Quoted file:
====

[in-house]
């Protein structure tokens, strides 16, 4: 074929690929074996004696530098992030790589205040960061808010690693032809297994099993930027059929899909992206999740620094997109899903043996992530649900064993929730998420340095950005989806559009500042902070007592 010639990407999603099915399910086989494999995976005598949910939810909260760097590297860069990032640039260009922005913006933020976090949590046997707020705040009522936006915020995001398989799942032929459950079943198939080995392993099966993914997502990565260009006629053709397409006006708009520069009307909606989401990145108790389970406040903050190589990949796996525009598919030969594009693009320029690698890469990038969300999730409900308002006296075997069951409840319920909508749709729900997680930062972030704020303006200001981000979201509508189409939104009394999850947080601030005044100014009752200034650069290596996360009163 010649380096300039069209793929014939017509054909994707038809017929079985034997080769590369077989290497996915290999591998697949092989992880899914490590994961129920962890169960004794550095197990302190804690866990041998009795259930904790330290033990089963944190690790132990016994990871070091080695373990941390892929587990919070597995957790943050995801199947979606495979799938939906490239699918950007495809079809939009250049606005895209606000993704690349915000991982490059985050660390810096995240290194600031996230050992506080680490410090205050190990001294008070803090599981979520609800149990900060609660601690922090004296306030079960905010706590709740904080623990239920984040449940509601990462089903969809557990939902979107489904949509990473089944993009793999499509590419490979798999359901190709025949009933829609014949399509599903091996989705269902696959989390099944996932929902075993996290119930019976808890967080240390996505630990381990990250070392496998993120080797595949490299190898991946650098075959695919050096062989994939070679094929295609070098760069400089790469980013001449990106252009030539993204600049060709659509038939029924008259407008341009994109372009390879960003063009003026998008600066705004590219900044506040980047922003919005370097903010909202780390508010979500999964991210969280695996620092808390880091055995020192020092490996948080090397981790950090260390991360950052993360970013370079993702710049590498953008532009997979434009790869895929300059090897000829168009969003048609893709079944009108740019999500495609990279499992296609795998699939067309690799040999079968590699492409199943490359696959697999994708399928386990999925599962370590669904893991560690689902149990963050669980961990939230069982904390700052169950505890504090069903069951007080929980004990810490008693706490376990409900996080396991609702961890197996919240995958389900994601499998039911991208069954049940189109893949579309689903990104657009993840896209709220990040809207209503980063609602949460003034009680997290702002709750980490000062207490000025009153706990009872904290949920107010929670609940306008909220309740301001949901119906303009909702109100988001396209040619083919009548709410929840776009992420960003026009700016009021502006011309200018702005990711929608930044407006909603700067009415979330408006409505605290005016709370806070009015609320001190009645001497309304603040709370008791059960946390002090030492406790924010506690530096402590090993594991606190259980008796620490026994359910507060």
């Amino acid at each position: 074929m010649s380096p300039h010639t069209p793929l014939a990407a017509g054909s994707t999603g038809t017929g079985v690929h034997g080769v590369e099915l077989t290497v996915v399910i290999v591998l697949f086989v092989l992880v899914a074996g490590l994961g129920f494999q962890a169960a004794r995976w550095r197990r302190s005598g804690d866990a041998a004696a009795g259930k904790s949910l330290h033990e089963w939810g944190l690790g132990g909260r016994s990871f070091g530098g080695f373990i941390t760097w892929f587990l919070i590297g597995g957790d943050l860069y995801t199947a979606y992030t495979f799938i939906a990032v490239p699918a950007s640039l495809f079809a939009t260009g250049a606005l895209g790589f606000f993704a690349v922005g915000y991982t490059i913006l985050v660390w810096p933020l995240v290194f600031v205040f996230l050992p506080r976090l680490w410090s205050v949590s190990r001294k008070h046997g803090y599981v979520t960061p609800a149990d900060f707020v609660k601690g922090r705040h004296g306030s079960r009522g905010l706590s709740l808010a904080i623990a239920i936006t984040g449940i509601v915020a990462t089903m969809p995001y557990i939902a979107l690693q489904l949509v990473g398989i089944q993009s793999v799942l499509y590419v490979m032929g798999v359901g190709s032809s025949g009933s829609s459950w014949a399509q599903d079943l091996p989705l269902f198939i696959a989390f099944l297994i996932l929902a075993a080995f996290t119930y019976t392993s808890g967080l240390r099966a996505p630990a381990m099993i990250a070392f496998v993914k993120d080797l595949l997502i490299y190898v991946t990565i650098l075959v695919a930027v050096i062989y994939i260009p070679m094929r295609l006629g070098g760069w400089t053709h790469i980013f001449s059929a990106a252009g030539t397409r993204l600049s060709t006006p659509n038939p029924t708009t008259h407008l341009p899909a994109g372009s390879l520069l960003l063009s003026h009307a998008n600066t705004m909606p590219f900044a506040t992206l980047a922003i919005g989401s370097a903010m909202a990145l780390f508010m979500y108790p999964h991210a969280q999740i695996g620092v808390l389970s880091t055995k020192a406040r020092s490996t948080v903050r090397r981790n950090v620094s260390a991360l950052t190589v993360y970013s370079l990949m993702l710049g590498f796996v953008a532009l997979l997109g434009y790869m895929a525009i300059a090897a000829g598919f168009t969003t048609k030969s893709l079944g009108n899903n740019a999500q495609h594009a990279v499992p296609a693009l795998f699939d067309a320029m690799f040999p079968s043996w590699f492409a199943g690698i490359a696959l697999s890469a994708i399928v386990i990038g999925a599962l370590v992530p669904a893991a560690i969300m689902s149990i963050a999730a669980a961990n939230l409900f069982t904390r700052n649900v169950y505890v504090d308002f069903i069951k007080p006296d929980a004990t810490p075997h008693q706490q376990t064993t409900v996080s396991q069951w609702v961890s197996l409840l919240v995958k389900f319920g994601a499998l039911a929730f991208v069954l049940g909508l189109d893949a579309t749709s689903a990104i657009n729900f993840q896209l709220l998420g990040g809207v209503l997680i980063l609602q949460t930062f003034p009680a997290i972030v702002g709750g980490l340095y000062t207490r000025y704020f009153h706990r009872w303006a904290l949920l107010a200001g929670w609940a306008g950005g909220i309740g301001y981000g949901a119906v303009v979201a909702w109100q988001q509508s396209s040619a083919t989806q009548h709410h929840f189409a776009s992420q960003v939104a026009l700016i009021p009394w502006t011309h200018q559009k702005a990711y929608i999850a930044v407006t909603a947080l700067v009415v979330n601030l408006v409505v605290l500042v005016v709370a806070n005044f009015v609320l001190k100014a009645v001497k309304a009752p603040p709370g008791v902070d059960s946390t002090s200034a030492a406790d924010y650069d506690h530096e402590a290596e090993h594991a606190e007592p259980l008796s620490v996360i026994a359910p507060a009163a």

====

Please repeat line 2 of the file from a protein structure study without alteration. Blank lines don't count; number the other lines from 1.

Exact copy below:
């Protein structure tokens, strides 16, 4: 074929690929074996004696530098992030790589205040960061808010690693032809297994099993930027059929899909992206999740620094997109899903043996992530649900064993929730998420340095950005989806559009500042902070007592 010639990407999603099915399910086989494999995976005598949910939810909260760097590297860069990032640039260009922005913006933020976090949590046997707020705040009522936006915020995001398989799942032929459950079943198939080995392993099966993914997502990565260009006629053709397409006006708009520069009307909606989401990145108790389970406040903050190589990949796996525009598919030969594009693009320029690698890469990038969300999730409900308002006296075997069951409840319920909508749709729900997680930062972030704020303006200001981000979201509508189409939104009394999850947080601030005044100014009752200034650069290596996360009163 010649380096300039069209793929014939017509054909994707038809017929079985034997080769590369077989290497996915290999591998697949092989992880899914490590994961129920962890169960004794550095197990302190804690866990041998009795259930904790330290033990089963944190690790132990016994990871070091080695373990941390892929587990919070597995957790943050995801199947979606495979799938939906490239699918950007495809079809939009250049606005895209606000993704690349915000991982490059985050660390810096995240290194600031996230050992506080680490410090205050190990001294008070803090599981979520609800149990900060609660601690922090004296306030079960905010706590709740904080623990239920984040449940509601990462089903969809557990939902979107489904949509990473089944993009793999499509590419490979798999359901190709025949009933829609014949399509599903091996989705269902696959989390099944996932929902075993996290119930019976808890967080240390996505630990381990990250070392496998993120080797595949490299190898991946650098075959695919050096062989994939070679094929295609070098760069400089790469980013001449990106252009030539993204600049060709659509038939029924008259407008341009994109372009390879960003063009003026998008600066705004590219900044506040980047922003919005370097903010909202780390508010979500999964991210969280695996620092808390880091055995020192020092490996948080090397981790950090260390991360950052993360970013370079993702710049590498953008532009997979434009790869895929300059090897000829168009969003048609893709079944009108740019999500495609990279499992296609795998699939067309690799040999079968590699492409199943490359696959697999994708399928386990999925599962370590669904893991560690689902149990963050669980961990939230069982904390700052169950505890504090069903069951007080929980004990810490008693706490376990409900996080396991609702961890197996919240995958389900994601499998039911991208069954049940189109893949579309689903990104657009993840896209709220990040809207209503980063609602949460003034009680997290702002709750980490000062207490000025009153706990009872904290949920107010929670609940306008909220309740301001949901119906303009909702109100988001396209040619083919009548709410929840776009992420960003026009700016009021502006011309200018702005990711929608930044407006909603700067009415979330408006409505605290005016709370806070009015609320001190009645001497309304603040709370008791059960946390002090030492406790924010506690530096402590090993594991606190259980008796620490026994359910507060």